# Proof metric space with distance function

Thats the first time i have to do such an proof but don't know how, never seen or done this before. Especially (iii).

Let $X$ be the Set of all complex sequences. $$d((a_n),(b_n)) := \sum^\infty_{i=0} \frac{1}{2^{i+1}}\frac{\left | a_i-b_i \right |}{1+\left | a_i-b_i \right|}, ((a_n),(b_n) \in X)$$ Proof that $(X,d)$ is an metric space.

Definition of metric space says:

1. $d((a_n),(b_n)) \geq 0$ and $d((a_n),(b_n))=0 \Leftrightarrow (a_n)=(b_n)$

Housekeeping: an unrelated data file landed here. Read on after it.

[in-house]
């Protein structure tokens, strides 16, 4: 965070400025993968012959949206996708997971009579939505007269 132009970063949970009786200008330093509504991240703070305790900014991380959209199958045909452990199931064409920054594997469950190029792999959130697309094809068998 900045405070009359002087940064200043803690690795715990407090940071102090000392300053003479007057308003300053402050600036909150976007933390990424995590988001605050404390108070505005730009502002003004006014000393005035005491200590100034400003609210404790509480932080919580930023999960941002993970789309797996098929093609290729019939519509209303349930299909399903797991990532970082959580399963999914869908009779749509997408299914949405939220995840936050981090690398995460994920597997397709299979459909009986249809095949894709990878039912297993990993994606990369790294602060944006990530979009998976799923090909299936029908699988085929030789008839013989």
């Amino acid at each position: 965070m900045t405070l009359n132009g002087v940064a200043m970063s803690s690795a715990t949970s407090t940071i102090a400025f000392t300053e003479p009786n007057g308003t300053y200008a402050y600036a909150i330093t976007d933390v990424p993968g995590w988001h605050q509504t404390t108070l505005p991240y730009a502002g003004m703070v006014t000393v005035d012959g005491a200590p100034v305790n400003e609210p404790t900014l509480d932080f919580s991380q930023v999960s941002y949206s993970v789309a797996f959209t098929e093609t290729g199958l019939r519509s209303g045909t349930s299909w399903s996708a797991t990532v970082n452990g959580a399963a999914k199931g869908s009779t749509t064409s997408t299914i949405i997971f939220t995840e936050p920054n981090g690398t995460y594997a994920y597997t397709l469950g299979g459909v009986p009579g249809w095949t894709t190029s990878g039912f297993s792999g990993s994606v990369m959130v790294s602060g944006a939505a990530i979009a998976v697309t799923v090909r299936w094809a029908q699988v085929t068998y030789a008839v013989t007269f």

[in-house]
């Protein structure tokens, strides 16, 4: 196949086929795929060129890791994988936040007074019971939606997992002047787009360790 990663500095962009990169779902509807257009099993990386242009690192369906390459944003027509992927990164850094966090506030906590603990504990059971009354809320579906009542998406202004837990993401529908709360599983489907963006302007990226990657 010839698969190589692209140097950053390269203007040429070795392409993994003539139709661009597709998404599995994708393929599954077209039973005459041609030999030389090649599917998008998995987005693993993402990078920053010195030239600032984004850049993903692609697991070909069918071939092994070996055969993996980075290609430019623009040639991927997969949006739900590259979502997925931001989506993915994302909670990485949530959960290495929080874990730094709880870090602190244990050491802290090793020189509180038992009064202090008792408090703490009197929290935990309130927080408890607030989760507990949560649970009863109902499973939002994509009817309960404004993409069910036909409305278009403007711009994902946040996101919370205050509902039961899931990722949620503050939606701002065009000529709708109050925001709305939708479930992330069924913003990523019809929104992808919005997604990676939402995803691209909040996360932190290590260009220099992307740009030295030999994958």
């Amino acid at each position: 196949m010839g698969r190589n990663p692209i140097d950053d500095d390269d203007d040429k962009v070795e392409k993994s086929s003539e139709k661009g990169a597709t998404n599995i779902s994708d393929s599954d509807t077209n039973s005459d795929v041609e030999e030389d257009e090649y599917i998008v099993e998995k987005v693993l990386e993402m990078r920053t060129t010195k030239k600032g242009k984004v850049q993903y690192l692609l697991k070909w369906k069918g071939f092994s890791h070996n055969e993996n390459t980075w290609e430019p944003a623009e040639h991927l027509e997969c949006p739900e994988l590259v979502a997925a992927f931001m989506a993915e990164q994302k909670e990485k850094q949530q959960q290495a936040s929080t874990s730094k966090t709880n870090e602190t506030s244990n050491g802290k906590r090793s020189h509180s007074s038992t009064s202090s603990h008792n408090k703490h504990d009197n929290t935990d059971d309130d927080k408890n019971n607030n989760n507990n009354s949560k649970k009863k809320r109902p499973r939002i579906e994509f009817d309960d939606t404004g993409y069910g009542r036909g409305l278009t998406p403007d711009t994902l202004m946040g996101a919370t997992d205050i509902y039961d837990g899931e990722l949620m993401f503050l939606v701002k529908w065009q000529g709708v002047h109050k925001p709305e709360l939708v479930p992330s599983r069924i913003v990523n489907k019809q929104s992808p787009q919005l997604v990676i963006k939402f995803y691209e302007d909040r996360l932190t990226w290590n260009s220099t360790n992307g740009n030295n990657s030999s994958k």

2. $d((a_n),(b_n)) = d((b_n),(a_n))$
3. $d((a_n),(c_n) \leq d((a_n),(b_n))+d((b_n),(c_n)) \ Triangle \ inequality$

• Just verify the axioms. $1$ and $2$ should be clear if you look at the definition of $d$. It's $3$ that requires work, but note that you have absolute values in the expression for $d$ and you know that the triangle inequality is valid for them. – Lost May 6 '14 at 21:43
• And $t\mapsto \frac{t}{1+t}$ is increasing on $[0,\infty)$. – Daniel Fischer May 6 '14 at 21:46
When $$f(t)= \frac{t}{1+t}>0$$ is concave for $$t>0$$, then $$f(|a-b|) +f(|b-c|)\geq f(|a-b| + |b-c|)\geq f(|a-c|)$$ where $$a,\ b,\ c$$ are points in a metric space $$(X,d=|\ |)$$. Hence $$(X,\frac{d}{1+d})$$ is a metric space.